"With this and the upcoming awards for the remaining procurement packages, we are concluding a critical phase of the Galileo programme," he explained. "We can now focus on the actual roll-out and demonstrate to European citizens that Europe's own satellite navigation system is firmly underway."
The European Commission has repeatedly stated their hope that the project will rival the US Global Positioning System (GPS) which is widely used in a wide range of navigational devices such as those used by drivers to find street directions.
But while the service provided by GPS is good, its accuracy and availability can on occasions leave a lot to be desired and it can be very difficult to get a precise fix (especially under trees) and the accuracy can drift out to 10m or more.
Galileo should offer European users greater accuracy - down to a metre and less, greater penetration in urban centres, inside buildings, and under trees, as well as faster connection times.
Politically it is also an important statement as it will assert Europe's independence and cut its reliance on other international systems for global positioning services.
Yet, the EU has been keen to stress Galileo's role in complementing rather than competing with existing satellite navigation systems. Users will benefit from the agreement between Europe and the US to make their sat-nav systems compatible and "interoperable" so that users will be able to get their location using satellites from either Galileo or the existing GPS.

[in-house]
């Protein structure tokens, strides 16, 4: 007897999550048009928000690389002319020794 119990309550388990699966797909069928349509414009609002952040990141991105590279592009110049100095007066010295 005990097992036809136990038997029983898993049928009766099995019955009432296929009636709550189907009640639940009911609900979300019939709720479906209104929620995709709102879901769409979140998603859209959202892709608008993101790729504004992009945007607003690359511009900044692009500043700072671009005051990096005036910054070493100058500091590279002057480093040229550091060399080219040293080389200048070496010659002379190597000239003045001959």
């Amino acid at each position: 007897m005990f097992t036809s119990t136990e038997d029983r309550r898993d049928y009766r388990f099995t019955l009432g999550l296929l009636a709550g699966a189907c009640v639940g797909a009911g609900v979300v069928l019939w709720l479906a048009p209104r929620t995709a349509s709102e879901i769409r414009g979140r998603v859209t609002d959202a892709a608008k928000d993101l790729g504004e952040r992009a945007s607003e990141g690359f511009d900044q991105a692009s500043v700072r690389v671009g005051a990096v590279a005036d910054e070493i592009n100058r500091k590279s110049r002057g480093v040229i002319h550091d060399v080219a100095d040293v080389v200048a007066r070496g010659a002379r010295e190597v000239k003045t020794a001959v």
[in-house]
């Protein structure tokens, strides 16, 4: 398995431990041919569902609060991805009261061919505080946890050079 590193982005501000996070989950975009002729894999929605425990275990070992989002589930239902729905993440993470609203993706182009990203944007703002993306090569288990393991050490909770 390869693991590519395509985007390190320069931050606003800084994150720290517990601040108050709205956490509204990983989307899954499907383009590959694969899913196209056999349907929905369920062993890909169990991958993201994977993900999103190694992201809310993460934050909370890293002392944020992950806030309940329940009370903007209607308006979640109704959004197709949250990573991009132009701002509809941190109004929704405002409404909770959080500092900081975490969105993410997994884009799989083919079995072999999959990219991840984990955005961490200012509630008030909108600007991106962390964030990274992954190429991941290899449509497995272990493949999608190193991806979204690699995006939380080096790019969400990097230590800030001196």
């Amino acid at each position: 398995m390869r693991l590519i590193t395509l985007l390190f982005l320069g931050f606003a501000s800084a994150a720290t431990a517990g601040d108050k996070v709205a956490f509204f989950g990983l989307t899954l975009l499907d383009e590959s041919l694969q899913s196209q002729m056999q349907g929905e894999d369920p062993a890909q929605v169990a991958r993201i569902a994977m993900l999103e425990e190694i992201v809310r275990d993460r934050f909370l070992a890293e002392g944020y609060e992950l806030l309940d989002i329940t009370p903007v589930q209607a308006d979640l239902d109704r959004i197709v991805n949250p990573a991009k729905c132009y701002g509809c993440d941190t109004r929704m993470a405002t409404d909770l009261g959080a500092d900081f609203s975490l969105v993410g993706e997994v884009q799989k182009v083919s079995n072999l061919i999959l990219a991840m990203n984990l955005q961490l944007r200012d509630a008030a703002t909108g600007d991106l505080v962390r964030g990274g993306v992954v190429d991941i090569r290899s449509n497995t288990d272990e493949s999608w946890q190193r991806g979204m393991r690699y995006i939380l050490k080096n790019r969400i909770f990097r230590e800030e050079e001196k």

"We want Galileo to be an international system," said Mr Tajani, stressing its compatibility with the US's GPS and the ongoing discussions with other countries including Russia and China.
The French-Italian company ThalesAleniaSpace was awarded the contract valued at €85 million to provide the system support services and the industrial services needed to support the European Space Agency for the integration and the validation of the Galileo system.
OHB System AG of Germany was awarded the €566m contract to produce the first 14 operational satellites, and subsequent satellite orders will go either to OHB or to pan-Euro space goliath EADS-Astrium, the owner of British satellite firm SSTL, under a "double-sourcing" agreement that has already been signed.
Finally, the contract worth €397m was awarded to Arianespace for launching of the first ten satellites, which will happen in pairs aboard Soyuz rockets that are to be provided by Russia.
The first launch is scheduled to take place in October 2012 and will be followed by four to five launches per year until all 32 envisioned satellites are in orbit around the Earth.
The remaining three procurement contracts, for the ground mission infrastructure, the ground control infrastructure and the operations should be awarded by mid-2010.
The project of course gets its name from Galileo Galilei, dubbed the "father of modern observational astronomy", who born in Italy naturally making him European...